The new Windows 7 taskbar is brilliant. It works just as well as the Mac OS dock with a few caveats. The new taskbar does not provide a place for individual documents or folders to reside. The way to get around this is to create a custom toolbar with the documents in it, this is not as elegant as just dropping a document in but it still works. Another caveat of the taskbar is that it does not provide a way to bring all Windows of a specific application into focus. A key example here is if Messenger is running you can use Aero peek to view individual windows but there is no way to bring all messenger windows into focus with the taskbar.
Windows Media Player (WMP) still falls short. I know many people who do not use WMP for various reasons. WMP and the Zune application should be intertwined into one. This would provide marketing for Microsoft’s Zune and provide another degree of integration for Windows. In the end it is safe to say that most users will either use iTunes if they have an iPod or Songbird or WinAmp if they are not bound by an iPod. Of course this integration is the integration that is present in OS X with iTunes and other system components.
Upon a system reboot the system darkens the screen stating which software is waiting to close. Software can take a long time to close depending on how many file handles are open and unfinished tasks of the application. This can all be accomplished silently upon a reboot request rather than asking the user if they want to force the application to close.
Finally there is a lag period for application developers adjusting to Windows 7 the new software motif. In essence most applications are not aware of new Windows 7 features. The key example being jump lists in the task bar and start menu. Granted we still are in the release candidate but Windows 7 has been available to developers since October last year, 8 months ago.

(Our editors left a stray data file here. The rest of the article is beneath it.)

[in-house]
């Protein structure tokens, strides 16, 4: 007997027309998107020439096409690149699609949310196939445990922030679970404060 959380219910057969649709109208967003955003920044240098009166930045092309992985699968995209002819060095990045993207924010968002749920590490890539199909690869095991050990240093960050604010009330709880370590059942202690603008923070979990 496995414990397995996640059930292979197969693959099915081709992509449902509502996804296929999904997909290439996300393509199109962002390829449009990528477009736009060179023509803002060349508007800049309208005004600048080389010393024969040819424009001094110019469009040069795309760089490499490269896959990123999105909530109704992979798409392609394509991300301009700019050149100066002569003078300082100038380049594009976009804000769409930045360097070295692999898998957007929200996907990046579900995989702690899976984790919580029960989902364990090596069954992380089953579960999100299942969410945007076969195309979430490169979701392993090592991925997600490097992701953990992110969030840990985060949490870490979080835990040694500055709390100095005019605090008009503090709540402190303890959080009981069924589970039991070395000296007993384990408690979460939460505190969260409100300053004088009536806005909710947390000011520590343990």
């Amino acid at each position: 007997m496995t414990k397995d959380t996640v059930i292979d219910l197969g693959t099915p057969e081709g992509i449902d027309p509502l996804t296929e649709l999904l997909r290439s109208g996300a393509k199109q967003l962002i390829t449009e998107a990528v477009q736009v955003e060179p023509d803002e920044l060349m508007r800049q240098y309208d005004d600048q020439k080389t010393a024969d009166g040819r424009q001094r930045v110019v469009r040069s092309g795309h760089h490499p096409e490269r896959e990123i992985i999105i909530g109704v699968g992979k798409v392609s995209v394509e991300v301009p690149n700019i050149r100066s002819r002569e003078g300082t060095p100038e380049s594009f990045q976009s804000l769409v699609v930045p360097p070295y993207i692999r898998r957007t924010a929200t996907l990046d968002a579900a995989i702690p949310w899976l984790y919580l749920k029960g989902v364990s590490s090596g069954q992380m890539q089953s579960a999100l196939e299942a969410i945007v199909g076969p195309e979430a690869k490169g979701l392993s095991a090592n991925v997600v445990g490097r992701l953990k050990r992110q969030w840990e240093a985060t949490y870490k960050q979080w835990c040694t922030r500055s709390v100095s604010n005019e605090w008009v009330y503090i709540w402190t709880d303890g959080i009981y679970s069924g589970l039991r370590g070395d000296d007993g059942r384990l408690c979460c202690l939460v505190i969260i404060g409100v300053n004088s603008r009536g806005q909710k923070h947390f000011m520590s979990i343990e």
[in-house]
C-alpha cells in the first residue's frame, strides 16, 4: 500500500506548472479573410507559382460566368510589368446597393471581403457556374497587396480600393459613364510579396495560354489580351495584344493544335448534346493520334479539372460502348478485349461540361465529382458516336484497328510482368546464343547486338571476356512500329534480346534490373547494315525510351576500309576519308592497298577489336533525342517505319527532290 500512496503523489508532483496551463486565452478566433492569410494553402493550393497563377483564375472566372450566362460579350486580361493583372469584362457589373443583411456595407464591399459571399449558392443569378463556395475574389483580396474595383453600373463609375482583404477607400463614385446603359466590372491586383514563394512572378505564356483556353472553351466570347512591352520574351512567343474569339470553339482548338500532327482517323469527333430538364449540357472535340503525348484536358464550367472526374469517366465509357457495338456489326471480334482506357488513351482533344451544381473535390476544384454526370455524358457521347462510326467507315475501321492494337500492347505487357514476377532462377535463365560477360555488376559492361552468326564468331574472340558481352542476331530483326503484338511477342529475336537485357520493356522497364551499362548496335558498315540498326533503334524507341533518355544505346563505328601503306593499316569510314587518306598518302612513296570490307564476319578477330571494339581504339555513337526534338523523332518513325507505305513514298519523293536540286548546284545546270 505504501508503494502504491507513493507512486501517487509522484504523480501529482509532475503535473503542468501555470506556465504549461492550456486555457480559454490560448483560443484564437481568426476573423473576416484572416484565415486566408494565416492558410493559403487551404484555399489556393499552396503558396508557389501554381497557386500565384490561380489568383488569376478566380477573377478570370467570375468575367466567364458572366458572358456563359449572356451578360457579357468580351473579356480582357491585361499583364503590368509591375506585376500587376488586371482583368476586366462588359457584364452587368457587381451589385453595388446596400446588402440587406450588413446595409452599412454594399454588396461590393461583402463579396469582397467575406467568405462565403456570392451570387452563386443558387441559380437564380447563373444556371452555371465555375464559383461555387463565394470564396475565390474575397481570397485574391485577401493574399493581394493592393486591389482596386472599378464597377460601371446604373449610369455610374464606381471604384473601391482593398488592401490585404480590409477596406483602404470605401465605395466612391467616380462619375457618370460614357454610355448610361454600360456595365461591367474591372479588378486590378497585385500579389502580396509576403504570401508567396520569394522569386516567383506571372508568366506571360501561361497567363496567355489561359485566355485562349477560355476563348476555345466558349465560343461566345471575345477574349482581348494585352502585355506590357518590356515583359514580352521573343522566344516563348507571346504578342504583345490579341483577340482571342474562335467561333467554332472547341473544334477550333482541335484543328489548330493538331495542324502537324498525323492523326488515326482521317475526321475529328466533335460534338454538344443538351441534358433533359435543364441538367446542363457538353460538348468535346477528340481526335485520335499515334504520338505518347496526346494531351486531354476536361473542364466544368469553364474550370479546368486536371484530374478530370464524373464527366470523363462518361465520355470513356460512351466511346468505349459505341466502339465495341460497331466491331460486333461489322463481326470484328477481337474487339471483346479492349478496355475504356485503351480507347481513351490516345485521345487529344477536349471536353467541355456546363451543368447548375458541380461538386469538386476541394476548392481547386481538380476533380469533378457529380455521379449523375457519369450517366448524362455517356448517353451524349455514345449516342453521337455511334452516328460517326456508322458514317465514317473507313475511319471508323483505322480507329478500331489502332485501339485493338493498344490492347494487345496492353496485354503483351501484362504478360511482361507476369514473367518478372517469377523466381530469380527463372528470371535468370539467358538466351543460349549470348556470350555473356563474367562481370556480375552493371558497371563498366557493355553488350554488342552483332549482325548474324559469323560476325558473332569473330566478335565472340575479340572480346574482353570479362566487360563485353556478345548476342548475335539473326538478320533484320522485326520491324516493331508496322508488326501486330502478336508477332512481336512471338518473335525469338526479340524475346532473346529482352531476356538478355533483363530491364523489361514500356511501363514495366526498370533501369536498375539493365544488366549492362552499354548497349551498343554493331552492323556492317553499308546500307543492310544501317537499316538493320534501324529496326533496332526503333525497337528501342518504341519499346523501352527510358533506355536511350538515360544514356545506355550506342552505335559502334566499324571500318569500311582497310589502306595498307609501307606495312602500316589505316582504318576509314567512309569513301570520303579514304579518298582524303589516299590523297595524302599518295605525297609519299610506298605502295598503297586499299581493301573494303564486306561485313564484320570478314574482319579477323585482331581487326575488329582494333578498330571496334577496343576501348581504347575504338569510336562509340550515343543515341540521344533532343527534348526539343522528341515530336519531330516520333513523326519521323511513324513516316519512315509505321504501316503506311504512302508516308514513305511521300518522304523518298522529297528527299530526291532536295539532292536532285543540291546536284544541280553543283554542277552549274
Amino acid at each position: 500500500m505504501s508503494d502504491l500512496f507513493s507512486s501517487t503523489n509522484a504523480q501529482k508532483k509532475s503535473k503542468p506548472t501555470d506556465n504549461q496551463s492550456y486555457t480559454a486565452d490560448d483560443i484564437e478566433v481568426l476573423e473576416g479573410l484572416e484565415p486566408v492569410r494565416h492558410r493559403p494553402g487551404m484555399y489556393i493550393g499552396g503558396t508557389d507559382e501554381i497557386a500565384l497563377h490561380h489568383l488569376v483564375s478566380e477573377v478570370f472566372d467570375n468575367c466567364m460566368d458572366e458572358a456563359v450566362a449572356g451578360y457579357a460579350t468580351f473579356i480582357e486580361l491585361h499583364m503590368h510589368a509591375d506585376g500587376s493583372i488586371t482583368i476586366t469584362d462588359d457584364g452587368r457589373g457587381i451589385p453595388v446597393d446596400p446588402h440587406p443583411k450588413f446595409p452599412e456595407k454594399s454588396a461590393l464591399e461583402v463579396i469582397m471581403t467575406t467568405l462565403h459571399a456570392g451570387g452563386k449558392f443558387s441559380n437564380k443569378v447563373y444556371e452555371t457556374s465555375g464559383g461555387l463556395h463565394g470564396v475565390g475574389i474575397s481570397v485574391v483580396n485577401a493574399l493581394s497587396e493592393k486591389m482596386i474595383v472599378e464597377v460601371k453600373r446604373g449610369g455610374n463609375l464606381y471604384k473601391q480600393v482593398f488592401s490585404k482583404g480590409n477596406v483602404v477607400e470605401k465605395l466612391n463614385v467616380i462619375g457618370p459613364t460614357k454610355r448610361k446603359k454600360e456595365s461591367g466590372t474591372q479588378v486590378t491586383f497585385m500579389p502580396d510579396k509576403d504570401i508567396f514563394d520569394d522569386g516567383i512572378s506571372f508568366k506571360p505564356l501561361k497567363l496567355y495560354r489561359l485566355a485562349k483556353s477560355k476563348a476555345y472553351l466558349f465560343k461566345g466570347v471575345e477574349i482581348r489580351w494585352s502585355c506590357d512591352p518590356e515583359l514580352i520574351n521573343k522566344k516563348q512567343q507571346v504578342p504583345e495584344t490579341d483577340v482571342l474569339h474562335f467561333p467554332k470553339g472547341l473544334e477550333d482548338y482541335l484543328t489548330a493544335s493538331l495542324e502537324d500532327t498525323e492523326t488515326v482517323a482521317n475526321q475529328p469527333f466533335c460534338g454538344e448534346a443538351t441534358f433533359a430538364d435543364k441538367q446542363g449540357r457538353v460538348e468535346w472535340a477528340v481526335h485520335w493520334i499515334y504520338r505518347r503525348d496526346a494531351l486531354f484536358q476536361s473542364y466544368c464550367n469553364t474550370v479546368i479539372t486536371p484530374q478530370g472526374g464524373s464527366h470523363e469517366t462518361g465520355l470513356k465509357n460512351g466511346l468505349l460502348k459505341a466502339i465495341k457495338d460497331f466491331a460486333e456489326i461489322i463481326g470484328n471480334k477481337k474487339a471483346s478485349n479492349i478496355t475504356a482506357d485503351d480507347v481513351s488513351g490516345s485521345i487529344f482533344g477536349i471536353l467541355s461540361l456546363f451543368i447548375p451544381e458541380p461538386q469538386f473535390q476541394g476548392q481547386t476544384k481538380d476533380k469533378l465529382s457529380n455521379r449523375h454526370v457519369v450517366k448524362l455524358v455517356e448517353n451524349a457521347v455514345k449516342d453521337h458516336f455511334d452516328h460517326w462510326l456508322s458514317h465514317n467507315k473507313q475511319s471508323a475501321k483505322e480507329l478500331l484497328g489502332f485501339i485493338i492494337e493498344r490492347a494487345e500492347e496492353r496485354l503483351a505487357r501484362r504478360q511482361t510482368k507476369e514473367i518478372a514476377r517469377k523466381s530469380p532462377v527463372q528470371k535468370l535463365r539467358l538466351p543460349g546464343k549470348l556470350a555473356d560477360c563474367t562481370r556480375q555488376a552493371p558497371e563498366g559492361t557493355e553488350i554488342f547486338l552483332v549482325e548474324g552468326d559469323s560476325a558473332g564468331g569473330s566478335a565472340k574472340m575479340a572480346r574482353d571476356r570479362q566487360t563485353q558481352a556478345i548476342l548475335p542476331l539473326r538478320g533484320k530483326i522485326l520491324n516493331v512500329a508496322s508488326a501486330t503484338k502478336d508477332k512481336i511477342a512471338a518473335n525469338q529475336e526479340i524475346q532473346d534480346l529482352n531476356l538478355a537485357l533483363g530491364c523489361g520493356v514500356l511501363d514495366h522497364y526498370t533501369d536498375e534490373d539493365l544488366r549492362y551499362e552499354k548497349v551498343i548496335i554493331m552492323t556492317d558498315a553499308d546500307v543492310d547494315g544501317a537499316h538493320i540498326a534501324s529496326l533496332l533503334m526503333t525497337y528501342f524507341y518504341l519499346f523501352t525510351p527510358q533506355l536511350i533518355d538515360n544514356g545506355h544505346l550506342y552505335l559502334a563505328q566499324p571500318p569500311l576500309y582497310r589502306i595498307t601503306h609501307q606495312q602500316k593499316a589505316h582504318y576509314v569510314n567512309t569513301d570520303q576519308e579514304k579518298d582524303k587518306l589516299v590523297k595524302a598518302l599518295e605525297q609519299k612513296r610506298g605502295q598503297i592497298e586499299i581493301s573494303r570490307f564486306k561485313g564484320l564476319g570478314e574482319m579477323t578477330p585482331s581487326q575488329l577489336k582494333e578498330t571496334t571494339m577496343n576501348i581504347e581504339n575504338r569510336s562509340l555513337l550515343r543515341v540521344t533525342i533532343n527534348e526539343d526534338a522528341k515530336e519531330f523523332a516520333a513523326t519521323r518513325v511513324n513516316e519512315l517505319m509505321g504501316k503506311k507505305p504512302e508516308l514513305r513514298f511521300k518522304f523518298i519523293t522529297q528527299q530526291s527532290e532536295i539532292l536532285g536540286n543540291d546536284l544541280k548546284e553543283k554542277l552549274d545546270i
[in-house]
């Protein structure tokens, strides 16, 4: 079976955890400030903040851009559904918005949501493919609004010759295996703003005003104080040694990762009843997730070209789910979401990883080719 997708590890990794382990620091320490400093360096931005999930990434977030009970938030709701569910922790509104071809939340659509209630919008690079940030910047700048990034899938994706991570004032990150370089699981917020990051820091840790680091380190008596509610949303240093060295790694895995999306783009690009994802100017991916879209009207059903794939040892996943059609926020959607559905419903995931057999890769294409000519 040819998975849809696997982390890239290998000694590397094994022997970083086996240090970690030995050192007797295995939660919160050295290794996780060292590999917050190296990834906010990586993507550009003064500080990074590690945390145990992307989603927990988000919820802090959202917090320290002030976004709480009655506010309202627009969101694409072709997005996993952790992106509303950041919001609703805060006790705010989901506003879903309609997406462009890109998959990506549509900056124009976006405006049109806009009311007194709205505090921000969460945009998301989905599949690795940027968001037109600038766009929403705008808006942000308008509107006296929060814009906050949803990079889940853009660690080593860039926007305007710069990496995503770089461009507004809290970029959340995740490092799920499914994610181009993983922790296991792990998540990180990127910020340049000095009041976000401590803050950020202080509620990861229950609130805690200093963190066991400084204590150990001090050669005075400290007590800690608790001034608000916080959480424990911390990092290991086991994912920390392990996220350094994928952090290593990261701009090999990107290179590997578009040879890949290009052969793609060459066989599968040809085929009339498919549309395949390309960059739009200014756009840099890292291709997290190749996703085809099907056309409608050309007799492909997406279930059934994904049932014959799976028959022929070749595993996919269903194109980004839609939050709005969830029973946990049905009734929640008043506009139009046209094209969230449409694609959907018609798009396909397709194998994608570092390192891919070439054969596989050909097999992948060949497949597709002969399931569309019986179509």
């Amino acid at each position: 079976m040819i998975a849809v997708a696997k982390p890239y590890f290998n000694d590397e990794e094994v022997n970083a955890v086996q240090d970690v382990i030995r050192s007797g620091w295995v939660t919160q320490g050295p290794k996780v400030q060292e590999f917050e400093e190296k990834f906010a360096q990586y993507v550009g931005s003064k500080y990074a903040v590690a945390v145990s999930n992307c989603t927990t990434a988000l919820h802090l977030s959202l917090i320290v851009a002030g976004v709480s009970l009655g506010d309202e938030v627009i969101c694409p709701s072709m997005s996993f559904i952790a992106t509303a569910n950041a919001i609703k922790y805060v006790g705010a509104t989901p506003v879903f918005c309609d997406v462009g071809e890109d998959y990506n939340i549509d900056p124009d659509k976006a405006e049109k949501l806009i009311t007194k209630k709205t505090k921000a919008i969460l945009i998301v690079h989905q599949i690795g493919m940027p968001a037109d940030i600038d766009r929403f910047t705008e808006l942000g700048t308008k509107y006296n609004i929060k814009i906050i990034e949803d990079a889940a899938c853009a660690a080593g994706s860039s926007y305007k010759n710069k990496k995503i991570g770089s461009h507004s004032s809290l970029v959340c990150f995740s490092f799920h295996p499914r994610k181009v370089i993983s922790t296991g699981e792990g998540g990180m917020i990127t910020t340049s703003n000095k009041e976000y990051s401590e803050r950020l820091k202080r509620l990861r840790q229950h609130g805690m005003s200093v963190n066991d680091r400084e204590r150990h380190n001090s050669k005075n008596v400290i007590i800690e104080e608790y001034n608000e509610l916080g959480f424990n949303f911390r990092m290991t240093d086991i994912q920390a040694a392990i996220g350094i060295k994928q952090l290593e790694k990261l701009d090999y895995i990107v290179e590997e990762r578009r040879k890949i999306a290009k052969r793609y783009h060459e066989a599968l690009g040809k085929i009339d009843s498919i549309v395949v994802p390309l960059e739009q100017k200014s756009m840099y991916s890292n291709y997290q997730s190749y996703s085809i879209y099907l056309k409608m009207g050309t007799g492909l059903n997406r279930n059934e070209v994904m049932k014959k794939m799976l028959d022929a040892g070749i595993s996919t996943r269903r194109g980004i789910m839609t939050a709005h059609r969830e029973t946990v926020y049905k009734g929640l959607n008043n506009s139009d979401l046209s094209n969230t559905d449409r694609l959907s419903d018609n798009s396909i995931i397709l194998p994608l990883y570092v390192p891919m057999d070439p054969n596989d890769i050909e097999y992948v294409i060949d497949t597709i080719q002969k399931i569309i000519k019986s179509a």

In a direct comparison to Leopard, Windows 7 has some definite strong points. As stated previously the main reason I was drawn back to Leopard was so I could resume action with my file structure that was already set up. I would have no problem using Windows 7 if I did not have the need for a Unix environment. With this being said the Unix environment is something that is really compelling about OS X for me. Every piece of software I use except for my recording setup for RSBANDBUpdate! has a Windows alternative. With this there are a few piece of software that I would miss: Coda, iLife (iMovie mainly), iShowU, Quicksilver, and TextMate. It should also be noted that Snow Leopard is coming out in September and will be the same thing that Windows 7 is. That is a new operating system to tweak and perfect the previous generation.
In closing Windows 7 is definitely a viable operating system to use if you are using Windows. It might even help Microsoft start winning against Apple if they were to take a look at the actual software that accompanies Windows 7. If you haven’t already take a look at Paul’s articles on the beta and Release Candidate. Then maybe if you’re feeling adventurous try installing the release candidate. As always if you have any questions about this article or suggestions for future content don’t hesitate to comment or send me a message on the forums.